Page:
The White County Fair lost what would typically be around $50,000 when it was not held in 2020 for the first time in 86 years because of COVID-19, according to fair board Vice President Steve Merritt.

On Wednesday, the Searcy Advertising and Tourism Promotion Commission granted the fair board that amount for “an immediate equine arena reconfiguration of rodeo livestock staging and bucking chutes, to include a run-back alleyway and relocation of the announcer stand.”

Fair board President Alan Quattlebaum, along with Merritt, spoke to the commission at its monthly meeting, which was moved to the Carmichael Community Center, about all the activities and events held at the White County Fairgrounds, noting that the board has one worker, a groundskeeper, on its payroll.

“We rely on an extra $125,000 throughout the year or so – and these are rough numbers obviously – but coming in to pay the bills, pay a paid employee and so forth,” Merritt said. “In essence, we have done a very good job building our outside-the-fair business and have served a lot of people.

“It’s not so much not having that fair money, it’s about that fact that we need to make sure we have a way to sustain ourselves if we don’t have another fair. County fairs around the country are coming fewer and far between. I think in Arkansas a couple of years ago there were 65 fairs, and this year [2020], there were basically none. We did offer some things for kids that were COVID-approved, livestock events and so forth. Our mission is to support ag [agriculture] education for kids.”

In the past, trustees from the county jail were allowed to work at the fairgrounds, but Merritt said that is not allowed any more. “Everything just costs more these days as we all know.”

Merritt said the improvements that will be made with the money that is being received from the A&P Commission will allow for more events.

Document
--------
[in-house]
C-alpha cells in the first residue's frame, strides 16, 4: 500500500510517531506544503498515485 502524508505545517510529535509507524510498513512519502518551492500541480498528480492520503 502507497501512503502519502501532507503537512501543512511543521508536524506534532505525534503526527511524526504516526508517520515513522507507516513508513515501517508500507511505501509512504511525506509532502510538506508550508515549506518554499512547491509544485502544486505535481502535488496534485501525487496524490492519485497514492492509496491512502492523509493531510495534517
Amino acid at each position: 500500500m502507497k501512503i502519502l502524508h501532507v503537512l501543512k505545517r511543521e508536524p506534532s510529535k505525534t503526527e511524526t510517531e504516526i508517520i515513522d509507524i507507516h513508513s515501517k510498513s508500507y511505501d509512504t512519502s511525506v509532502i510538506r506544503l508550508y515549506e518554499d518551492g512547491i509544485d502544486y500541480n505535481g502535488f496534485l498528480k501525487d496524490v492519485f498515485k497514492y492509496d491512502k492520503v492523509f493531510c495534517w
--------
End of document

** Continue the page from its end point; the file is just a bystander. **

“We will gain a whole market of team ropers,” he said. “Barrel racers and team ropers are a big thing right now.”

Merritt gave an example of how popular team roping is, mentioning the Cowboy Church in El Paso having 700 teams participate.

“These are two people times 700, not to mention family who came to view and watch,” he said. “The impact is great.”

A&P Chairman Chris Howell asked if theses events are overnight events and Quattlebaum said barrel racing and the big rodeos are all at least two- to three-day events where people are coming to spend the night. Quattlebaum said some of the events pull people in from up to seven states into Searcy.

“I was talking to one of the ladies at our Little Britches Rodeo and she said that one family alone came in for that weekend and spent $2,500 here in town, that was over the Thanksgiving weekend which is one of their bigger rodeos,” Quattlebaum said. “The unique thing about this facility is that it is centrally located in the state of Arkansas. It is one of the top, premiere places in the state of Arkansas.” He said the fairgrounds is competing with four other facilities for events: Benton, El Paso, Texarkana and Fort Smith.

“This city is competing with other cities for revenue,” Merritt said.

Quattlebaum said with the improvements, the fairgrounds could see between 10 and 15 newer events. “That means that would be 10 or 15 more weekends a year that they will be coming in and spending money while they are here.”

Merritt said the fairgrounds can do the improvements in stages while not shutting down. Quattlebaum noted that fairgrounds normally operates 11 months per year, only shutting down to get ready for the fair, have the fair and then clean up after the fair.

Quattlebaum talked about other events the fairgrounds are used for, including a Steak Cook Off last year that brought in the top four “cook-off barbecue people in the United States. That will grow to be tremendous because every person who will come there will actually have to be in a motel room.”

Commissioner Jim House said he wanted to take time to compliment Quattlebaum and Merritt on the variety of events they have going on at the fairgrounds. “I would like to see you grow,” House said.

Quattlebaum said his idea would be to have something going on every weekend at the fairgrounds, be it a banquet in a building or a cook-off outside. “We want to bring people into this community. That’s the biggest aspect that we’re looking for.”

House said, “I think that’s exactly what we are here for.”

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